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Get Your Deposit Back — Some Sage Advice for First Time Renters

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Renting an apartment, house, duplex, condo, or anything for that matter, usually means a huge upfront expense. Landlords typically ask for first month’s rent, last month’s rent, and a deposit, meaning you could be shelling out a grand or three before you’re even calling the place home. The one saving grace? A third of it will at least come back to you — if you rent the right way. There are a lot of things you can do as a renter to ensure your deposit returns to you in full. Before moving out — and even before moving in — make sure to check these things off your list:

Pre-Lease Walkthrough

There’s always a preliminary showing of a rental space before a lease is signed, but be sure yours includes a careful inspection of any existing damages. Are there any holes in the walls? Does the shower work? Are there leaks from any of the faucets? With your landlord, go through each room and check the aesthetic and function of each appliance and fixture. Take pictures, even. You don’t want your landlord reducing your security deposit return for damage you didn’t cause.

Know Your Lease

Read through that puppy thoroughly. Understand your rights and responsibilities, and those of your landlord. The lease will lay out the conditions under which you can lose part or all of your security deposit. Learn more here.

Get Approval for Customizations

Perhaps you’re not a fan of carpet, or the kitchen tile’s looking a little dingy. If you’re willing and able to make some improvements, don’t forget to run it by the landlord first. What you see as enhancements your landlord could interpret as damages and deduct the expenses to “fix” them from your security deposit.

On the flipside, running it by the landlord could work out in your favor, as some leasing companies will fully or partially reimburse you for labor you’re willing to do yourself.

Keep It Clean

If not tidy, try to keep the apartment clean. And, if you do damage or break something, consider repairing it yourself. Landlords (and leases) are usually forgiving of the normal wear and tear of a property, but let that escalate to excessive, and you could be paying big for the landlord to hire a cleaning company or bring in a handyman.

That being said, unless you’re a certified electrician, let the landlord pay a professional to handle any issues in that area. Saving a few bucks isn’t worth risking your well-being. And beyond plunging, probably leave the plumbing to the plumbers.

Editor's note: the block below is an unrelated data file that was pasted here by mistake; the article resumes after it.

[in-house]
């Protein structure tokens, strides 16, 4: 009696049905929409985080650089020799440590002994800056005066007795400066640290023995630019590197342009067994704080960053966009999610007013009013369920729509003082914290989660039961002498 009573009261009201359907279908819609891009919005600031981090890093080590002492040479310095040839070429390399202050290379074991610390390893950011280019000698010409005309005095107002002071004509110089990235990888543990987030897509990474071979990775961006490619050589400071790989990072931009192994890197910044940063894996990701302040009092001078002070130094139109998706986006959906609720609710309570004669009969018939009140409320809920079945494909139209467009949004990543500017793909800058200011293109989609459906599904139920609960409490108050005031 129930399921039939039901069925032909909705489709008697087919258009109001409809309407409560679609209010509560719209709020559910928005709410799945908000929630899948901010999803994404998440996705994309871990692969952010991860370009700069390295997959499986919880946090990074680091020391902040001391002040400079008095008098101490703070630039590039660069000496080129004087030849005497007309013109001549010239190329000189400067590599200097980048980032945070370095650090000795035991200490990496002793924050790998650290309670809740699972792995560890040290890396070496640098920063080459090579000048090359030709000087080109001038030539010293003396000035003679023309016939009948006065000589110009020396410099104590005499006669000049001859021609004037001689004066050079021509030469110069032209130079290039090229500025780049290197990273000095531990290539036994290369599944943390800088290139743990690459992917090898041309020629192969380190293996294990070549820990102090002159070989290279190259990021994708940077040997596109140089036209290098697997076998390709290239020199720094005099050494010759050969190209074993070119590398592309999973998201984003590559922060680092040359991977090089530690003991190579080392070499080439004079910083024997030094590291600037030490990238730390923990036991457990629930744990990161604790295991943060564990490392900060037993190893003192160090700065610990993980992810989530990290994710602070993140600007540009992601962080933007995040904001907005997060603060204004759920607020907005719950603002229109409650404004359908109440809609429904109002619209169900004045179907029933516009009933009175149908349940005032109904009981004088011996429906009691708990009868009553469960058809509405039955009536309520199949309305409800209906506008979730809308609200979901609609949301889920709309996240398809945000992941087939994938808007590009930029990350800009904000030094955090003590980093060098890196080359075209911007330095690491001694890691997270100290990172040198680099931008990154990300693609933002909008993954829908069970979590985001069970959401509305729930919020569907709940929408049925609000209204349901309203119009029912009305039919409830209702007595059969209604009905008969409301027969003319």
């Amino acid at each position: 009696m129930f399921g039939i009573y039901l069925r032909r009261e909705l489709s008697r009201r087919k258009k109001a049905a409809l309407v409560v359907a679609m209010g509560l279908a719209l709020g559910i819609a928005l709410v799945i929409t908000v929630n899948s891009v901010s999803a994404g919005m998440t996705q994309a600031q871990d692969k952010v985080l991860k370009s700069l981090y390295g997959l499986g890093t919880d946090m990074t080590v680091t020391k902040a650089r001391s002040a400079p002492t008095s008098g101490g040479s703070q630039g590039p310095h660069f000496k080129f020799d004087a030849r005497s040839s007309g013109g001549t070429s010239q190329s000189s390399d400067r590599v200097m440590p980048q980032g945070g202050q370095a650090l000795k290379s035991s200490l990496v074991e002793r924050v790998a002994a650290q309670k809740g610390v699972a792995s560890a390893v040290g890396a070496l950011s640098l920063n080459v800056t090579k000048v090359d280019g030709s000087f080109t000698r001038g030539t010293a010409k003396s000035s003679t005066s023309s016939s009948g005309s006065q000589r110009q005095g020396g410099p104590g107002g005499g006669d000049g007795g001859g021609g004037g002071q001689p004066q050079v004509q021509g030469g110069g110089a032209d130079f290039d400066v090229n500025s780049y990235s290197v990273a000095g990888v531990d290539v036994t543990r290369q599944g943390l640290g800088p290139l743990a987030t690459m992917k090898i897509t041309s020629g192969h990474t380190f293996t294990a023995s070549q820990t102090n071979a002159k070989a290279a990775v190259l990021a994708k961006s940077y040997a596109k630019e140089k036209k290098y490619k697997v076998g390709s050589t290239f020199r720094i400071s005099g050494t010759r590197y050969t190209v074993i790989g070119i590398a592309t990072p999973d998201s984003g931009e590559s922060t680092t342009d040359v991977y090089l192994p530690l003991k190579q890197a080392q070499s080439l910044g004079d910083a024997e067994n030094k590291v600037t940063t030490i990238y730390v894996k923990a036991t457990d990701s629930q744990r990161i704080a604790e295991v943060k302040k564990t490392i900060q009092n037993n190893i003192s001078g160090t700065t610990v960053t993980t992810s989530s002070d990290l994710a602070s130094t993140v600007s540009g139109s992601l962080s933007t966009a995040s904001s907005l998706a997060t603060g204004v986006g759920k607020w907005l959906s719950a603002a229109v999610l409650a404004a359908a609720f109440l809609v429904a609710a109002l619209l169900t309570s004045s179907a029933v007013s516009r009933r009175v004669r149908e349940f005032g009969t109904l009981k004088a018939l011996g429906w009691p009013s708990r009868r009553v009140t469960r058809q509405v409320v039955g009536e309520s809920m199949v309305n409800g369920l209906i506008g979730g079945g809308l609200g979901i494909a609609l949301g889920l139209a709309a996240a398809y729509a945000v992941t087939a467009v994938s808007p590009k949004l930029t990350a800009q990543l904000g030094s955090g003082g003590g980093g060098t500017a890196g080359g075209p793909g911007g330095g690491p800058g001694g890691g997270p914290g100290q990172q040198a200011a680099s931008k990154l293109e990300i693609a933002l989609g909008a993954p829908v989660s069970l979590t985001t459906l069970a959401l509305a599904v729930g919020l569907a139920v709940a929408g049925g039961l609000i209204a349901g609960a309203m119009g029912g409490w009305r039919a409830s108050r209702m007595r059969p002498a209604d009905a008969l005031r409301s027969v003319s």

Understand the Law

According to Ohio law, landlords must return your security deposit within 30 days of the tenant moving out. If the deposit is not received, or if you’re not satisfied with the deductions that are made, try to reach a resolution with the landlord.

Consider penning a demand letter specifying the amount of money you believe you’re owed and the number of days within which you’d like to receive it. Try to keep it professional, and you’re more likely to get what you want.

If a resolution still can’t be reached, the matter may need to be considered by small claims court.

For more information on rental law, visit nolo.com.

Knowing these steps can not only ensure the safe and total return of your security deposit, they also promote a good relationship between landlord and tenant. Being proactive, taking responsibility and remaining communicative can mean an easy ride in your new place.

This article is presented by Hometeam Property Management, Columbus, Ohio. Hometeam has one of the largest selections of single-family homes for rent in The Ohio State University district. All of our homes are newly or recently remodeled with hardwood floors, porches, decks, security systems and much more! Outside the campus area, we also own and manage multiple single-family homes and Luxury apartments around the Columbus area, including in German Village, Hilliard, Dublin, Grandview and Reynoldsburg. For more information, visit www.hometeamproperties.net.

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